I guess I have led a sheltered life. In over eight decades of living, I don't remember ever being sworn at. Sure, sometimes my name spoken in a certain tone of voice is almost the same as a swear word. I have received dirty looks at times when someone thought I had overstepped some boundary of politeness or diplomacy. And I certainly have been a partner in a serious argument. But I don't remember ever having a definite swear word directed at me, to my face. That is, until last Sunday.
Maybe because it was Sunday and the words said to me were the same words I had heard earlier in church, made me get upset at the verbal attack. I wouldn't have been so surprised if it had happened in a crowded place in, say, New York City, or even Joplin. But to have it happen right here in Nevada bothered me very much. I think what bothered me the most was that I had no idea that I had done anything to cause this stranger to swear at me.
Maybe I'd better tell the story. We were eating in a popular Sunday restaurant. (Because of the lack of choice, most of the restaurants that are open on Sunday are popular.) This restaurant often has many out of town people eating there, and last Sunday was no exception to that. The place was crowded.
Lester often takes me and maybe some other family members out to eat sometime during the week, but we began a tradition when he was actively preaching every Sunday morning, that if I didn't have a roast in the oven at home, I would take us all out to eat as my treat. (Mainly a treat to myself!)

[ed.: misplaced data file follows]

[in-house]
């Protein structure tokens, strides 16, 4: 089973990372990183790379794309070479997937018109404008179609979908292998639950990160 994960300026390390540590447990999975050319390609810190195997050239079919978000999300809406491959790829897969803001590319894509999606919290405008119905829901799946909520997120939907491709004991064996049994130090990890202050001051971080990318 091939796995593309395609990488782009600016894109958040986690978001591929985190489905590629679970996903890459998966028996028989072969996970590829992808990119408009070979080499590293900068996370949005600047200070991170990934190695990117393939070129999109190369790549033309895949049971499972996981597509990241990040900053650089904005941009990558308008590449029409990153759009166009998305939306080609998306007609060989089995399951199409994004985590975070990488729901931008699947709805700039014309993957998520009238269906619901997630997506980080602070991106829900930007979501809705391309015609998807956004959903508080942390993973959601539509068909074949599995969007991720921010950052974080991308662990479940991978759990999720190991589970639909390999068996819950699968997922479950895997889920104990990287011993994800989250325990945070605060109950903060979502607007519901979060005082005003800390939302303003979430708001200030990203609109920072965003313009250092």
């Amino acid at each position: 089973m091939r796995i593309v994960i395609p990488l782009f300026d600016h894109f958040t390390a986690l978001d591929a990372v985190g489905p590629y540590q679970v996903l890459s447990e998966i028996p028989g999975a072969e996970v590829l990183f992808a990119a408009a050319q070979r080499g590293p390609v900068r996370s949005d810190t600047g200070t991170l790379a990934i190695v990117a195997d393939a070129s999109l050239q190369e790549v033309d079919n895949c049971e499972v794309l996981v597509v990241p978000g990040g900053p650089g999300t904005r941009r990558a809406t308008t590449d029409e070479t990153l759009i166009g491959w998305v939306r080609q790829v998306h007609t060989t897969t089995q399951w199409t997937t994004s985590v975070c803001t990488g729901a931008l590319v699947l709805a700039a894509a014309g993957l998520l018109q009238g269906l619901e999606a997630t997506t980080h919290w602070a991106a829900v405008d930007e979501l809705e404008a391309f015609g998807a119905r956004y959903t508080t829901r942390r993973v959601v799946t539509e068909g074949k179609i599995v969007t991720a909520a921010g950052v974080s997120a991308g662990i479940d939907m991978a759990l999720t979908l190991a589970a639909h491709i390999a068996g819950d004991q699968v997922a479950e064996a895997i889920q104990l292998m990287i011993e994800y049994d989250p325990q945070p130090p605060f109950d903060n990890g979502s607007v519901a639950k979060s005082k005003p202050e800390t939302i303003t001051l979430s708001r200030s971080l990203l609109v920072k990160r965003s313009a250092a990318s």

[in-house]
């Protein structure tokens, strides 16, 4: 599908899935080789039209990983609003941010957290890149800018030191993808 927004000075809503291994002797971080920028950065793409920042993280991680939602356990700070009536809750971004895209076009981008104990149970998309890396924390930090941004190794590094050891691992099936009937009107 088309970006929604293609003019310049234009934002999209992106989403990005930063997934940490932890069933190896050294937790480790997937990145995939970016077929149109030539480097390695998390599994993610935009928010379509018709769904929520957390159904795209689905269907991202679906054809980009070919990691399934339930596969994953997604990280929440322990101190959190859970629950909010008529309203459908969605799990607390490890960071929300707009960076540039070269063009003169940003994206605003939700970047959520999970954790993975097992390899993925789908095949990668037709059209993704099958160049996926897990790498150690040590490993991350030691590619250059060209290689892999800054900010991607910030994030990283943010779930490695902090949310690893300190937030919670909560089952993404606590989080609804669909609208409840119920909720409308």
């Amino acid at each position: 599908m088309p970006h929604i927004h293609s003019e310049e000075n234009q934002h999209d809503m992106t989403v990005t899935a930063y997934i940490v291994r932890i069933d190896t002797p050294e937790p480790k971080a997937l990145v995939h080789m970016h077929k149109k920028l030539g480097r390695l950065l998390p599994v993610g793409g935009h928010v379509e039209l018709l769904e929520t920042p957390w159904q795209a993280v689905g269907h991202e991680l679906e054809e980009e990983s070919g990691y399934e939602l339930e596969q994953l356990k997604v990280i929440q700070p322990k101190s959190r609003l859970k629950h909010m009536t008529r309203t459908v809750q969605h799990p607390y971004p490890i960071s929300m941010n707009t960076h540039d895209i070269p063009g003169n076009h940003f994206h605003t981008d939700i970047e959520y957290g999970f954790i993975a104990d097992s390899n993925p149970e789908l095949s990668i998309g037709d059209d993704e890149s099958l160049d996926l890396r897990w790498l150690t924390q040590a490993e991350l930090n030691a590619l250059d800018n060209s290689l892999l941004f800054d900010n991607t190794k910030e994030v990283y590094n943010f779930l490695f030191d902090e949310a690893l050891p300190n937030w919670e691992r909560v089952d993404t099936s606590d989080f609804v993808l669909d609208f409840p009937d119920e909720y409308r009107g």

After enjoying our meal and remarking that with only one exception we had not seen anyone in the restaurant that we knew, I went to the cashier to pay our bill with my credit card. I had the card and the bill on the little black tray the waitress had given us and was standing by the counter waiting for a middle aged woman to finish paying her bill. A middle aged man was standing right behind her and I assumed they were together. When she put her wallet back in her purse, I lifted the black tray with my credit card up and the cashier reached for it.
Suddenly with a loud, "Jesus Christ." the man I thought was part of the other woman's party glared at me and pushed forward. I turned in surprise and told him immediately that I thought he was with the other woman and didn't mean to go ahead of him. He said nothing but continued to push to the counter.
By then the cashier had already had my transaction started and continued on as if nothing had happened. I signed the credit slip and got out the door as quickly as I could to join my family members who had already left the restaurant and were waiting outside. None of them saw the episode.
I was surprised at how shaken I was at the really minor incident. I wasn't hurt, not many in the restaurant noticed what had happened, and I was not made to feel embarrassed in front of any friends. The one couple we did know wasn't seated where they would have observed what had happened. But for a couple of hours afterward, I still kept reliving the scene.
Yes, I have led a sheltered life if something this minor could affect me, but I think it is because most of my adult life I have lived in towns no bigger than Nevada. And often we have been fairly well-known and those who didn't care for us were not ones who would have sworn at us, or at anybody.
I am grateful that I have led a sheltered life, and I hope the man who felt I pushed ahead of him in line wasn't delayed too long before his bill was taken care of. And I hope that someday he might have the joy of also living in a small town where most people smile at you instead of swearing at you.